Research Article  Open Access
Muhammad Mansoor, Muhammad Shahid, "On the Designing, Efficiency, and Stirring Force of an Induction Coil for the Processing of Prototype Al Based Nanocomposites", Journal of Metallurgy, vol. 2014, Article ID 637031, 6 pages, 2014. https://doi.org/10.1155/2014/637031
On the Designing, Efficiency, and Stirring Force of an Induction Coil for the Processing of Prototype Al Based Nanocomposites
Abstract
Induction melting could be a potential fabrication method for aluminum matrix nanocomposites, owing to its characteristics stirring action and rapid heating. In the present work, an induction coil for small scale composite fabrication was designed through geometric, thermal, and electromagnetic analyses. Subsequently, the designed coil was simulated for its thermal efficiency and stirring force using finite element method magnetics software. The designed coil yielded more than 60% of the total energy supplied into thermal efficiency with a stirring force <3 mN, which could be significant for efficient melting and stirring to fabricate the aluminum matrix nanocomposites.
1. Introduction
All over the word, aluminum based nanocomposites are gaining interest of the researchers exponentially, owing to the facts of their higher mass to strength ratio, ease of fabrication, lower processing temperatures, wide compositional range, and lower costs. However, due to the density differences and nonwetting behavior of molten aluminum, dispersion of strengthening phases or nanoparticles in aluminum matrix is one of the prime issues. Since last decade, many researchers tried to improve the second phase dispersion by powder precursor casting [1], stir casting [2], compocasting [3], ultrasonic assisted casting [4], and squeeze casting [5]. Although the efforts were successful with respect to the dispersion of strengthening phases certain limitations were always associated with them, for example, contamination from the stirrer in case of stir and compocastings, limited melt size in case of ultrasonic assisted casting, and reduced melt penetration in larger section for squeeze casting. Moreover, all of the techniques require the specialized type of equipment and capabilities to handle and process molten aluminum, consequently, increasing capital and processing costs.
Alternatively, induction melting could be a solution to the problem featuring compositional consistency, liberty of melt quantity, ease of processing, lower costs, and innate stirring. The consequential stirring action of induction melting eliminates any need of external stirrer. In the present work, design parameters of an induction coil were calculated for prototype fabrication of aluminum based nanocomposites. Furthermore, heating efficiency and stirring force induced by the designed coil were evaluated using “finite element method magnetic” version 4.2 (FEMM).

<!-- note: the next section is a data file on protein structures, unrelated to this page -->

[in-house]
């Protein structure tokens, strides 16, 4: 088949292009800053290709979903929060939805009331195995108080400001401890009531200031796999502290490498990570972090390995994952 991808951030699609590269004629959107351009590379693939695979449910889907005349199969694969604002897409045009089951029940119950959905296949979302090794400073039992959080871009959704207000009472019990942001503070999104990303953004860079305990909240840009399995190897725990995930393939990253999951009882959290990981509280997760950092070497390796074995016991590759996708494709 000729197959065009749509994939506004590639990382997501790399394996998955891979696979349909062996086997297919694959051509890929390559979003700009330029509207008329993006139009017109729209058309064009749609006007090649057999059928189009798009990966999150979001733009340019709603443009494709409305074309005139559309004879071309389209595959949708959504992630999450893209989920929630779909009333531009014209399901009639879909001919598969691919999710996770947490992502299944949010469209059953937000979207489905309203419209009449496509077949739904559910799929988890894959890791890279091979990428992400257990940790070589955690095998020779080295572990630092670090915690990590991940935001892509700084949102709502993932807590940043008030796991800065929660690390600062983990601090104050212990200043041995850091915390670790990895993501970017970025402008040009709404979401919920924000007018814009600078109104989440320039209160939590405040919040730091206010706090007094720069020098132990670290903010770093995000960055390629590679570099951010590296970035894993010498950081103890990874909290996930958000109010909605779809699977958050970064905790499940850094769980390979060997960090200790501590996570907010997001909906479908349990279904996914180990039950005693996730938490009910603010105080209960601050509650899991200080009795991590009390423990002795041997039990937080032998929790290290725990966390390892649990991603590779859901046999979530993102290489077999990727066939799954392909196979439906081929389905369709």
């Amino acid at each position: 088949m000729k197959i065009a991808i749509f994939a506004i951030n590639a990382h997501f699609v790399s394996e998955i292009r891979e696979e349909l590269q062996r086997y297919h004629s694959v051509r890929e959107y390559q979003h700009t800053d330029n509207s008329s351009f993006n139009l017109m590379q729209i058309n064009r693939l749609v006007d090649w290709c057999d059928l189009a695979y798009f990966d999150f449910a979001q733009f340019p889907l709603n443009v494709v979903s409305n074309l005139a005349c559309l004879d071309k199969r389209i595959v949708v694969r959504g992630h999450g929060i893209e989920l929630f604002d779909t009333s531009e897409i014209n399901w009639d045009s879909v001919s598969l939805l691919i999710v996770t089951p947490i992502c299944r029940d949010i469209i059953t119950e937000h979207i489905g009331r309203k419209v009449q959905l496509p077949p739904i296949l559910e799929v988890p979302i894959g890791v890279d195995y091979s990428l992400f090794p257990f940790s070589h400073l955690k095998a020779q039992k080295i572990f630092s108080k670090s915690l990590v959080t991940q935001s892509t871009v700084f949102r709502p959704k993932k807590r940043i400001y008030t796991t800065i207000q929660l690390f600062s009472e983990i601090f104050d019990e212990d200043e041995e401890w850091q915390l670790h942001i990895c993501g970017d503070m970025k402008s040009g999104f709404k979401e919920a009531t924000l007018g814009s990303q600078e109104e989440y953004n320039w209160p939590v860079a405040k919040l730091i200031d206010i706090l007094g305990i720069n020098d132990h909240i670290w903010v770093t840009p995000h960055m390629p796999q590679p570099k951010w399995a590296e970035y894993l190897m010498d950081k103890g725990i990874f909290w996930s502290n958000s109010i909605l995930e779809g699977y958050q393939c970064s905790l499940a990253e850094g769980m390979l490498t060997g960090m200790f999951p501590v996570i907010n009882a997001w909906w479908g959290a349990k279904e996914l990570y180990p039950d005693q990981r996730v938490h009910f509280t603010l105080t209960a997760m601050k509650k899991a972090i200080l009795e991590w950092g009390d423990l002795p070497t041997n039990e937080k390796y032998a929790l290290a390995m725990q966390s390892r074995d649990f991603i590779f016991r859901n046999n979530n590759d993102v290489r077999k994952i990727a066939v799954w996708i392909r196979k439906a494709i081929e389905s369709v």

2. Background
An induction melting unit comprises a workpiece, an induction coil, loadmatching station, and power supply. Besides other parameters, optimum heating could be achieved by designing a compatible and a specific heating coil for a particular application. The heating process involves many factors like electromagnetism, heat transfer, and metallurgical phenomena. Physical properties of the workpiece (usually a metallic material) change with temperature; hence variation in induced electromagnetic and heat transfer will occur [6].
The basic mechanism of induction heating is quite simple, where alternating current is produced in a coil (i.e., induction coil) by applying alternating voltage. The alternating current produces magnetic field (of the same frequency) in the vicinity of the coil. The strength of the magnetic field produced depends upon various parameters of the coil like current, geometry, and distance. A workpiece, placed in the coil, experiences eddy currents due to the varying magnetic fields around it. The coil currents and induced eddy currents have the same frequencies but opposite in direction. The induced eddy currents generate separate magnetic fields in opposite direction to the magnetic fields of the coil. Therefore, the induction coil produces a net magnetic field of source and induced magnetism. The induced eddy currents in the workpiece generate heat in a thin surface layer, called skin depth, by ohmic or Joule effect [6, 7]. Besides heating, the induced eddy currents () generate Lorentz force () in the presence of magnetic flux () according to In molten form, the conductor behaves as an incompressible fluid and due to the Lorentz force it moves, resulting in continuous stirring of the melt [8, 9]. A schematic of the stirring action of an induction furnace is shown in Figure 1.